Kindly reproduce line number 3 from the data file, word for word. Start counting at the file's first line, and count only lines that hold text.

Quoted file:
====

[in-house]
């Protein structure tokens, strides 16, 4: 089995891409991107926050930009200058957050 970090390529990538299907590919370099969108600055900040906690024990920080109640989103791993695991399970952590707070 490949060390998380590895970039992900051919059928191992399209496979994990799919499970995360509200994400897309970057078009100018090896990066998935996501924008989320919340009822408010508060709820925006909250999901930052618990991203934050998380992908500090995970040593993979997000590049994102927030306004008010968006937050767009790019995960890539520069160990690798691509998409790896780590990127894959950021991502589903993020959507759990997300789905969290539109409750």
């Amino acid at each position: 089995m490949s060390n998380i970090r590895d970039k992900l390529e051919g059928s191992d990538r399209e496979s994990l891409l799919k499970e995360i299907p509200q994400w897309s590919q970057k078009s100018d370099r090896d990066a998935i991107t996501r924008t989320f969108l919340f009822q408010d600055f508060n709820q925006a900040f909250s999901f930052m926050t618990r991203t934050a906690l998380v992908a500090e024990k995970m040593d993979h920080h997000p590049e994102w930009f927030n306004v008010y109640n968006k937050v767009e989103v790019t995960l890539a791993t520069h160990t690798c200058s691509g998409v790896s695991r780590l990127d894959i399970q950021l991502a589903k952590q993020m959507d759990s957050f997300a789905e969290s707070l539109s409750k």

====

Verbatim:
């Amino acid at each position: 089995m490949s060390n998380i970090r590895d970039k992900l390529e051919g059928s191992d990538r399209e496979s994990l891409l799919k499970e995360i299907p509200q994400w897309s590919q970057k078009s100018d370099r090896d990066a998935i991107t996501r924008t989320f969108l919340f009822q408010d600055f508060n709820q925006a900040f909250s999901f930052m926050t618990r991203t934050a906690l998380v992908a500090e024990k995970m040593d993979h920080h997000p590049e994102w930009f927030n306004v008010y109640n968006k937050v767009e989103v790019t995960l890539a791993t520069h160990t690798c200058s691509g998409v790896s695991r780590l990127d894959i399970q950021l991502a589903k952590q993020m959507d759990s957050f997300a789905e969290s707070l539109s409750k």